Saturday, September 26, 2009

Stalin: An Assessment

It's easy to picture Stalin as this sinister characature. But then this raises the question wouldn't somebody have noticed?... you could hear them wonder, hey, doesn't that guy look like he's going to kill us all?

Once, again it’s easy to look upon Joseph Vassarionovich Stalin (Djughashvili) as completely sinister, mass murder as he was. But this doesn’t come close to explaining how he could rise above equals to dictatorship. Stalin was a masterful manipulator of people, who could be quite charming, and a sharp mind with an instinct for power and dominance, besides someone who loved to exercise his beautiful singing voice with friends. He had no problem charming party members and Roosevelt.

And so I characterize Stalin more as a thug, a gangster at the head of the powerful socialist ideology, not deranged maniac. Nonetheless, he became more and more suspicious as he grew older.

His vengeance could wait years to see itself satisfied. And few had his suspicion married with a hyper-sensitivity to personal slight. He demanded complete loyalty from his followers; high ranking members lost wives to his terror (to name a couple Molotov, Soviet Prime Minister and Foreign Minister, Budonny, Defense Minister). Questioning him would sooner or later be very harmful to your health either in the labor camps or simply by execution. Yet, he could be very good with children; he doted on his daughter Svetlana until she reached the age of 15, when she began a romantic attachment to an older man.

But fundamentally Stalin was a megalomaniac with a decided punitive streak unhampered by conventional morality; his punitive streak led him to “break the back of the peasant” through forced collectivization, the Communist party and the military through purges, and ethnic minorities (exiled thousands of Germans and Chechens to name a couple) through forced migration.

In his rise to power after Lenin’s death he led the majority against Trotsky, the theorist, who deemed himself above politics and saw him eventually deported. He also took the seemingly unimportant position of General Secretary to Communist Party which became the most powerful position in Soviet Russia. The Secretariat, of which he was head, had great influence over the composition of those eligible for membership of the Central Committee of the Communist Party.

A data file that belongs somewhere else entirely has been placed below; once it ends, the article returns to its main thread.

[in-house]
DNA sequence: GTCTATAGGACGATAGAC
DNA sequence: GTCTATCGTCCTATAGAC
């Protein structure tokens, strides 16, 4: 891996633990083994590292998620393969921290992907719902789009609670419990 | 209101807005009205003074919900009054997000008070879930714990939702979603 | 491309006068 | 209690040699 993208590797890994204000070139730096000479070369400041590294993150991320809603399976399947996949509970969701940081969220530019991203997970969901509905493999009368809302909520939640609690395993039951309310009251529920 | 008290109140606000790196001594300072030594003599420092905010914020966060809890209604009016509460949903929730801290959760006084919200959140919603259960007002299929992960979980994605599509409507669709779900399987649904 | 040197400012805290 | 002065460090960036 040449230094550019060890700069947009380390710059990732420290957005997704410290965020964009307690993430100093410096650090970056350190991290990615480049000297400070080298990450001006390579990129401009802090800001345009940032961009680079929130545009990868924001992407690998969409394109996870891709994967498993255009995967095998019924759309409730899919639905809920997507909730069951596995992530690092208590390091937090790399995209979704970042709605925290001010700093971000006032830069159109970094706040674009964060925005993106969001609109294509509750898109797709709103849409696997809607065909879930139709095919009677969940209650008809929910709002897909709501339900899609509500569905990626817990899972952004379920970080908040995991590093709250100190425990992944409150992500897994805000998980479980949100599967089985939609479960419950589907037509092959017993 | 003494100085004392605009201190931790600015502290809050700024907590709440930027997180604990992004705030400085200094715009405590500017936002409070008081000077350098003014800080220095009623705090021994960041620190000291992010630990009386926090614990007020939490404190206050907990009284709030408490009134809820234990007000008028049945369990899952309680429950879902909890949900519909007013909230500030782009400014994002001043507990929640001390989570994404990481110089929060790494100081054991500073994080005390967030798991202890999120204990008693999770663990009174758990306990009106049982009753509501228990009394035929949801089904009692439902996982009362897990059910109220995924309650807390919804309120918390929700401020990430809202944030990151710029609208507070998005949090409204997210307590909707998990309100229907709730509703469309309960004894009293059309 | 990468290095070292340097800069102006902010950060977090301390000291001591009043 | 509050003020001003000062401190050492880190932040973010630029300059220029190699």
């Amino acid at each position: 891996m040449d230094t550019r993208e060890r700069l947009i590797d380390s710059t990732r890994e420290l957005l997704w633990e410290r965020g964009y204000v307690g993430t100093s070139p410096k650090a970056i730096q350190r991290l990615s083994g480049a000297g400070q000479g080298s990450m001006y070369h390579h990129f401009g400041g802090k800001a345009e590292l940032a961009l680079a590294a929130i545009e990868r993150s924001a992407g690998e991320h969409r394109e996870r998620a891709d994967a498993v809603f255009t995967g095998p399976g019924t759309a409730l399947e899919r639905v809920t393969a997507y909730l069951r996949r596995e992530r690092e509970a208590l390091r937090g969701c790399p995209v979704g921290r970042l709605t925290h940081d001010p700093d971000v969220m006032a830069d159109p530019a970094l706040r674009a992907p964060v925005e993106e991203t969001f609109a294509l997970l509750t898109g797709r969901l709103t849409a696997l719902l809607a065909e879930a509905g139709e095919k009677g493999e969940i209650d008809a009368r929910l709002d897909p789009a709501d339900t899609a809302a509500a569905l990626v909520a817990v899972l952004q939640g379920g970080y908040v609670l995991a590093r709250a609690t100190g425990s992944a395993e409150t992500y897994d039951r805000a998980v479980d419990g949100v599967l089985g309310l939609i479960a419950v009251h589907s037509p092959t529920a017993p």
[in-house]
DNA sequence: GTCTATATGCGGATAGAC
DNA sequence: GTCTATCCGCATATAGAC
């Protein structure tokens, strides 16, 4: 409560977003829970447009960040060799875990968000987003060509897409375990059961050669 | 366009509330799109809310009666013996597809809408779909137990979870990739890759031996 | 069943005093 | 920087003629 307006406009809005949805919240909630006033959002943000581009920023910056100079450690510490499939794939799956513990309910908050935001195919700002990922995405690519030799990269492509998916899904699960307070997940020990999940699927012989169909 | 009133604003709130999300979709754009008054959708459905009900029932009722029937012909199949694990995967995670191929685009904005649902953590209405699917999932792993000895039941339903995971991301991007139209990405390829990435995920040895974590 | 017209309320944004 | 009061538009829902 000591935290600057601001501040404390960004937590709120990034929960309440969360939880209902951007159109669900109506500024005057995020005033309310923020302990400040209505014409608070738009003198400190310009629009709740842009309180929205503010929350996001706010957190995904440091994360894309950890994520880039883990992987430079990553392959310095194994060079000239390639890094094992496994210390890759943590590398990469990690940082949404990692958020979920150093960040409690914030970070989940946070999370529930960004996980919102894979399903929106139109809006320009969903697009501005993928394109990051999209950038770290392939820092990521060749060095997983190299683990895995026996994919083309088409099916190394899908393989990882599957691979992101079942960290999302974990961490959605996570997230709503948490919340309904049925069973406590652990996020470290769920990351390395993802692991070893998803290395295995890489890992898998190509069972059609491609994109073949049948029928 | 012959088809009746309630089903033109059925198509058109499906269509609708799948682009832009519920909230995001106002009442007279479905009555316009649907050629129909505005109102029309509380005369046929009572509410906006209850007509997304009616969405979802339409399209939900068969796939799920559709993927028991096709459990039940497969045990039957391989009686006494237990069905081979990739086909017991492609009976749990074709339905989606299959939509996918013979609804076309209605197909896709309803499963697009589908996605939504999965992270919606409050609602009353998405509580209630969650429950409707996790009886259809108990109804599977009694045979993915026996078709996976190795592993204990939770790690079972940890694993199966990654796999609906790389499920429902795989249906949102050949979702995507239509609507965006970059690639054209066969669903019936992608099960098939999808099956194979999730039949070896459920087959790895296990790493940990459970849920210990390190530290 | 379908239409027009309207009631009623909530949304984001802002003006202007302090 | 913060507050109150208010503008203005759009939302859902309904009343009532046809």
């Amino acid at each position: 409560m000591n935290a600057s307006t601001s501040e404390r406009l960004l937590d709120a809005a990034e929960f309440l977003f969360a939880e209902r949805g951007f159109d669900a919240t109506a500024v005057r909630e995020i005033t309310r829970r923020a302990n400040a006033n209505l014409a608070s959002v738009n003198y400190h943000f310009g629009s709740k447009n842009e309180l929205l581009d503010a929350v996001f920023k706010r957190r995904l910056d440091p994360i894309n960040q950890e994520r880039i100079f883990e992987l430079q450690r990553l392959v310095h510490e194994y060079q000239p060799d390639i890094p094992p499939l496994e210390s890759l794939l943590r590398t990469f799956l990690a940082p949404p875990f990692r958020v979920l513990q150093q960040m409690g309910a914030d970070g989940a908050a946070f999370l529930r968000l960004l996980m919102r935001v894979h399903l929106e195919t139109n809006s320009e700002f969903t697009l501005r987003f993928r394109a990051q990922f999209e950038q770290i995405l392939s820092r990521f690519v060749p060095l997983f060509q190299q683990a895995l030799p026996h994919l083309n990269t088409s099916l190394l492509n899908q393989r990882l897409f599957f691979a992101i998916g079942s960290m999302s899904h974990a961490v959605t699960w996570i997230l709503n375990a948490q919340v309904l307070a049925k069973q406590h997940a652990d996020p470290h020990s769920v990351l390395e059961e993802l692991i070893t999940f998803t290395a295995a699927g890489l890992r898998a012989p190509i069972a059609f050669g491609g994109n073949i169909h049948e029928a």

Stalin's power of appointment had allowed him to gradually replace local party secretaries with loyal functionaries and thus control most regional delegations at the congress, which enabled him to pack the Central Committee with his supporters, mostly at the expense of Zinoviev and Kamenev's backers. [unattributed quote]

He took the majority theoretical position that the socialist revolution could be carried on in Russia alone, a largely agrarian society, without required assistance from more industrial societies. The internationalists including Trotsky insisted upon a world wide revolution. Lenin himself promoted international revolution as necessary to the success of the Russian Revolution. In contrast the main emphasis would be building Communism within Russia. This was popular with many a Bolshevik; communism could be pursued most vigorously and the NEP (National Economic Plan which had free market elements) could be and was set aside; the Socialist revolution within Russia was to begun in earnest. The political stances he took would vary with a view to eliminating his political opponents, whether they be Leftist or Rightist deviations.

Suicide of his wife, Natalya, sixteen years his junior in 1932, has been mentioned by more than one author as a turning point in Stalin’s life. A fellow student had told her of the famine in the countryside due to the forced collectivization. Its likely she questioned Stalin over it. Of course this was not the only factor and probably not the most important; she had unstable characteristics it is said. Nonetheless, her classmates paid for their information with their lives.

Stalin at this point had established dominance but not dictatorial position. He continued to meet with the leaders of Communist Party in the Politburo. Natalya’s suicide was viewed as a complete betrayal by Stalin. He had not yet begun the “physical destruction” of his enemies. There was an unwritten understanding that the execution of fellow Bolsheviks was out of bounds. Shortly this little guideline would be violated with the coming purges.

The ruling Bolshevik elite at the time was convivial, lived close to each other; vacationed together in the Black sea resorts for 2 or 3 months at a time. They were a Bolshevik clan, centered around Stalin. This began to change with Natalya’s suicide.

What precipitated it was the aforementioned political turn. Essentially the revolution was to be built on the backs of the tradition bound, backward peasant. In 1927 grain harvest was short; the Bolsheviks were offering low prices to the peasant with a hope to use the cheap grain as one means of building a modern socialist society. Of course the Peasant responded poorly. The Bolshevik had in their own way a very moralistic view point, and punished human failings as with religious fervor. As can be seen in the reaction to refusal to give up grain, which was termed betrayal of the Communist revolution, not just the natural inclination of individuals to better themselves in the way that capitalist societies view these things.